As a result of a DUI conviction, many citizens have dealt with the hassle of losing their license. This happens only to find that the process for getting a license restored is much more difficult than expected. Although one case differs from another, license suspensions fall into two categories, DUI related and non-DUI related. A DUI related suspension comes as the result of a single or multiple conviction for driving under the influence. Many people are under the false impression that the judge at the courthouse controls the suspension. However, this is not true.
Instead, the DMV enforces suspensions based on number of convictions and not necessarily by the same standard as the court. For example, a person who is treated as a first offender at court but is technically a second offender by DMV standards or number of prior offenses will suffer the suspension period of the second offender, even though the judge treated the person as a first offender. Depending on the level of DUI a person is facing this length of suspension (See Figure A for further detail):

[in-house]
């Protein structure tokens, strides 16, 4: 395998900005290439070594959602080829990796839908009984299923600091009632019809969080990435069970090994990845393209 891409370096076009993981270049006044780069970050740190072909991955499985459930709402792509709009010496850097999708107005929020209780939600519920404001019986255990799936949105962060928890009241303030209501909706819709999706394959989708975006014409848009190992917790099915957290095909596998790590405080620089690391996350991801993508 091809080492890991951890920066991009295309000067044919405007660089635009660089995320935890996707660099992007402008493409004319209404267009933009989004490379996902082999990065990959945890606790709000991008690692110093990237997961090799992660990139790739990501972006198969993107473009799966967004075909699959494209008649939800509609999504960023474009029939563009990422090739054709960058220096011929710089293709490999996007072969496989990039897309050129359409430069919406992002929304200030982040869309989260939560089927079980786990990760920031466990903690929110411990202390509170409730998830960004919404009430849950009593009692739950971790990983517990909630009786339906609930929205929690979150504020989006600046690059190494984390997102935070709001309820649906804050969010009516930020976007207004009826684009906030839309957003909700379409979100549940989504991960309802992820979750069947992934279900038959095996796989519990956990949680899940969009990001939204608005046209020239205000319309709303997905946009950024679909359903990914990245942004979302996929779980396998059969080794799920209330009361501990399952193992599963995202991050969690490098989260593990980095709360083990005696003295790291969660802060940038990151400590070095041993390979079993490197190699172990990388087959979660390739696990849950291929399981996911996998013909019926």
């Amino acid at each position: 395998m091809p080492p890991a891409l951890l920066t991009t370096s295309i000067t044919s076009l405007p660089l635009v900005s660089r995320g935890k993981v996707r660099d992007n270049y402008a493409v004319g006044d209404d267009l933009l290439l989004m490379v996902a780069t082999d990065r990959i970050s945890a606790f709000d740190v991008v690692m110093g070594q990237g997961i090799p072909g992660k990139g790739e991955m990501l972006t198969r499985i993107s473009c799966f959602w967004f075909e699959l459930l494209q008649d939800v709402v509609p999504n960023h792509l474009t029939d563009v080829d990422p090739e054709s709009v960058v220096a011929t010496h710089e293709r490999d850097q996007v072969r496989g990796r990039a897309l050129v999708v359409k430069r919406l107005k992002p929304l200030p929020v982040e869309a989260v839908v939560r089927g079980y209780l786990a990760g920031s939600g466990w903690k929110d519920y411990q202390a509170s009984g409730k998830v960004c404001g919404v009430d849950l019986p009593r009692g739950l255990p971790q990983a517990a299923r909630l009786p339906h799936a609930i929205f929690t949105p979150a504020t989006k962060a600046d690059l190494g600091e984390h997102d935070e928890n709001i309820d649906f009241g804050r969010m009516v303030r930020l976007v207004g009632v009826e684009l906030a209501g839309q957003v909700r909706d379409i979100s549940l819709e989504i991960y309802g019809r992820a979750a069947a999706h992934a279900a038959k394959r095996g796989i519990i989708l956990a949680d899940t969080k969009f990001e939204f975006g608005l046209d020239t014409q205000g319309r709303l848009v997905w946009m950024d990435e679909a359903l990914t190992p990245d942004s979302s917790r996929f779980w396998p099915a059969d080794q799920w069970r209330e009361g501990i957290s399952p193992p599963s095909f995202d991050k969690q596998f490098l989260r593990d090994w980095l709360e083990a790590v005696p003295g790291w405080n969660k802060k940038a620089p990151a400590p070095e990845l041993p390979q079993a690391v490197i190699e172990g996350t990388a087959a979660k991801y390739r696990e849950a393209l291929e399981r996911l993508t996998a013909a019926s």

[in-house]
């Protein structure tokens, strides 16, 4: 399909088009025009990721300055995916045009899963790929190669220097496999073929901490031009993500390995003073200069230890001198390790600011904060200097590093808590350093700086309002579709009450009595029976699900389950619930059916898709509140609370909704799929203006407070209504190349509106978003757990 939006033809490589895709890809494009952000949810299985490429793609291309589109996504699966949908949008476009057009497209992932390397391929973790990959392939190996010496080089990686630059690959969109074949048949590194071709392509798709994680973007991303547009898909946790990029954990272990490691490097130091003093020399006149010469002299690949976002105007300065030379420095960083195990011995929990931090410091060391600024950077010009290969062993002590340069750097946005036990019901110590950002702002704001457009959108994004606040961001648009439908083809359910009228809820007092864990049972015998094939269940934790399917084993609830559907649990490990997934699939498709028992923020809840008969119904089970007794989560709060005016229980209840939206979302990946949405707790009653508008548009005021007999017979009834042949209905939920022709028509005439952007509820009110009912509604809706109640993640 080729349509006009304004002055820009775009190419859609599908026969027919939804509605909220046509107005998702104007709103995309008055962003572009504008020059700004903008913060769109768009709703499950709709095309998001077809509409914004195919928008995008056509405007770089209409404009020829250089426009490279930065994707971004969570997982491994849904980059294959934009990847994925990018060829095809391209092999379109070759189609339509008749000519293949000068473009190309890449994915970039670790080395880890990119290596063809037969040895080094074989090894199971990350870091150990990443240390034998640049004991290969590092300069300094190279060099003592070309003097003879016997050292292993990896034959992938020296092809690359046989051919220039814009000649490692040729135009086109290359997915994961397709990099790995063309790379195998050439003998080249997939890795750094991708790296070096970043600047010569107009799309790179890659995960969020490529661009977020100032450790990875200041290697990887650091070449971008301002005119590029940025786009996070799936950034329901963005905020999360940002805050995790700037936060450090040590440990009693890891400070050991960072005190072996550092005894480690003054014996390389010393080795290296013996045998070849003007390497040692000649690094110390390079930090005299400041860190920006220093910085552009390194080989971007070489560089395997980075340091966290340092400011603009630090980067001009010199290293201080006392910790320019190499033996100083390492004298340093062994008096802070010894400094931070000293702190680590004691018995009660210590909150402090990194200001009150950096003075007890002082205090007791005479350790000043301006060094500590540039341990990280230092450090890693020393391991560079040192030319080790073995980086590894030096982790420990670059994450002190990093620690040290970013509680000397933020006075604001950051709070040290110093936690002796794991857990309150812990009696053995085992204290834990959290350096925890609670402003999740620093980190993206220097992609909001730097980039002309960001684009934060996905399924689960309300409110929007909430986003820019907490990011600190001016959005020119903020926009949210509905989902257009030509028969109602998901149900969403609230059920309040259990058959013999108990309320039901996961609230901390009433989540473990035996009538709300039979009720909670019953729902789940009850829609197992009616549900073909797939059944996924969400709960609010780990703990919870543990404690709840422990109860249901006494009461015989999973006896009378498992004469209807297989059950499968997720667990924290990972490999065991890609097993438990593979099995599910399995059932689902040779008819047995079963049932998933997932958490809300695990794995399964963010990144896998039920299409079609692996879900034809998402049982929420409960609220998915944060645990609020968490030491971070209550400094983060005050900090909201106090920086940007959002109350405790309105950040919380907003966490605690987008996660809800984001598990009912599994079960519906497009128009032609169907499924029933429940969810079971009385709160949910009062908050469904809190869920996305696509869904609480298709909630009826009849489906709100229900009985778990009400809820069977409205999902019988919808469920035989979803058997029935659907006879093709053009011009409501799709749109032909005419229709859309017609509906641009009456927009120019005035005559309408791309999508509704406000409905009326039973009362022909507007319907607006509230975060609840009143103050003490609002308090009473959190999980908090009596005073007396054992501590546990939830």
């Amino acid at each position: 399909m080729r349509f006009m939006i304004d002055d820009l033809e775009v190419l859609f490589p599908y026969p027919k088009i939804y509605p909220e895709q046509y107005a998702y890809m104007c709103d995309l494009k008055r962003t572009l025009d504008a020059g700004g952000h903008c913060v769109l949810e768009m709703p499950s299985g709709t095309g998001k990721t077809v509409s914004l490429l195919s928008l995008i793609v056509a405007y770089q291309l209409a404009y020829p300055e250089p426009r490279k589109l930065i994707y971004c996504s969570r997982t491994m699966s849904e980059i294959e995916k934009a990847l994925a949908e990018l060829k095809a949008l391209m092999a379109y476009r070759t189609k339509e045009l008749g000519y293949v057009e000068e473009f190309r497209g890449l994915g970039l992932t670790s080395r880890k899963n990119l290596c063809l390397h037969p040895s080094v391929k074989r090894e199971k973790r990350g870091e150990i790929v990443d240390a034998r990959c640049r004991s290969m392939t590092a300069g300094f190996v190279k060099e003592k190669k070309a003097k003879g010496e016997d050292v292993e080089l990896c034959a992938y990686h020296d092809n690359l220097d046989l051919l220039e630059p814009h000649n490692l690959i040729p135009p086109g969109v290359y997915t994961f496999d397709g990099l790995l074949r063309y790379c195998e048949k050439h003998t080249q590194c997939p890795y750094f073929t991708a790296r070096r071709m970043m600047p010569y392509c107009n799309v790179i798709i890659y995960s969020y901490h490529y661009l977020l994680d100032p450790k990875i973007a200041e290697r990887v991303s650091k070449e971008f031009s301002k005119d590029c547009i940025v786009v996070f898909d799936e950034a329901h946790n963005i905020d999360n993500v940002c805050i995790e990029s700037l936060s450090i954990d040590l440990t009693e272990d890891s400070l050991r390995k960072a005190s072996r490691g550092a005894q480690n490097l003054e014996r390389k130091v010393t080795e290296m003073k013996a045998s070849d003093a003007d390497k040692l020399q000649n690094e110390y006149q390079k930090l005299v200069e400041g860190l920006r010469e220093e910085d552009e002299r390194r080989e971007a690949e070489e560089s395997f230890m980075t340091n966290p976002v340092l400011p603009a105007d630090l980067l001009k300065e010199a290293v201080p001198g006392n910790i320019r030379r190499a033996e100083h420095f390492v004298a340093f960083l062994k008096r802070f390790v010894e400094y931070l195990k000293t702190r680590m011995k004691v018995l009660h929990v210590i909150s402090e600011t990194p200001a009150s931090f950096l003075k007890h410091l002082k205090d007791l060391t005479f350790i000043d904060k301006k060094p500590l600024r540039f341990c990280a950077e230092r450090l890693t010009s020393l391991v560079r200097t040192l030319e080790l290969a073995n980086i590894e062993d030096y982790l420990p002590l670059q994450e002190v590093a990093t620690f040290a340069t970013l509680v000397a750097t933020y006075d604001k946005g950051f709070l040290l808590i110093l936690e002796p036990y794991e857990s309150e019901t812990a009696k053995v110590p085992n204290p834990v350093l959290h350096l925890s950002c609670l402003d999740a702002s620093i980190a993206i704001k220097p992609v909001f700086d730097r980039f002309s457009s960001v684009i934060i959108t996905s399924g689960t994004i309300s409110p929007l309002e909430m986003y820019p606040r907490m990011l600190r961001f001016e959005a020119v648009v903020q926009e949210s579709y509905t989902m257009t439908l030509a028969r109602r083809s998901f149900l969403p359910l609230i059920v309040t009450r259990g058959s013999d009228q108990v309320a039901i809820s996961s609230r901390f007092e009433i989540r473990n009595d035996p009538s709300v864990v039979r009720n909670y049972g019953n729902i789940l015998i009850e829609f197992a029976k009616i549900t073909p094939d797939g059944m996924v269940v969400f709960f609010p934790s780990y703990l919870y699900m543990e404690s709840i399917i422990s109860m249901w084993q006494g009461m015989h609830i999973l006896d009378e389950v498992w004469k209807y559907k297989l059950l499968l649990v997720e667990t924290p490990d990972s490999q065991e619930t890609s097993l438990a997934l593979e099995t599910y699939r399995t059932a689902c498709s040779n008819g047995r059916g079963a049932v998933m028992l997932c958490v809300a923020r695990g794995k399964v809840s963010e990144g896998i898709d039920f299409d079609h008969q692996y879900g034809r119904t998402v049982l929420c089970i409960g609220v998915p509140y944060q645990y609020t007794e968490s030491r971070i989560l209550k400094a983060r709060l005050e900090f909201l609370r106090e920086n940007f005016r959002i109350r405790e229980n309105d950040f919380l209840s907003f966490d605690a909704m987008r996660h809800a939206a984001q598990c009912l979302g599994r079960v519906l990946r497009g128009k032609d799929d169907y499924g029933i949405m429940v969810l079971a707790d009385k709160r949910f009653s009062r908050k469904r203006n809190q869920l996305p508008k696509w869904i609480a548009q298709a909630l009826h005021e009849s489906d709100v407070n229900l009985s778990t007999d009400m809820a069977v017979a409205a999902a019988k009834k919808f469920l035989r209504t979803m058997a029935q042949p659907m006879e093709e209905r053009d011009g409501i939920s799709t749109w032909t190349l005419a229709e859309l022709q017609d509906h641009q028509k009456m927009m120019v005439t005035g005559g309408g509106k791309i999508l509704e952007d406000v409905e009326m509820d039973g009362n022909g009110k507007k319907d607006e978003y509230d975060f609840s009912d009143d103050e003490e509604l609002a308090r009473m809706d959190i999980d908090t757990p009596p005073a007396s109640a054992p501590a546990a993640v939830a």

Non DUI Related Suspension
1) A person may have forgotten or ignored an issued ticket. If so, a person’s license may get suspended pursuant to Connecticut General Statute 14-140. This requires the DMV to suspend the license until the ticket has gotten either paid or returned to the docket. If you have to “reopen” a ticket closed out under 14-140, you need to pay a fee of $60. The fine goes to the clerk’s office responsible for the ticket. You also have to send notice of that to the DMV to have your privilege restored.
2) A person’s license may get suspended for accumulating too many “points.” Points can get assessed for a number of infractions, and the DMV will notify a person that they must attend a driver retraining program. Sometimes, a series of infractions can take a person from a low point total to above the limit with the person realizing this. There is no warning before a “points” suspension.
3) A person who pleads guilty to operating under suspension or other serious motor vehicle violations may get suspended pursuant to state law. A list of the suspendable offenses are in Appendix A. If a person operates while under suspension, the penalty jumps from a one year suspension to a five year suspension. The five year date runs from conviction date, not from the date of the offense.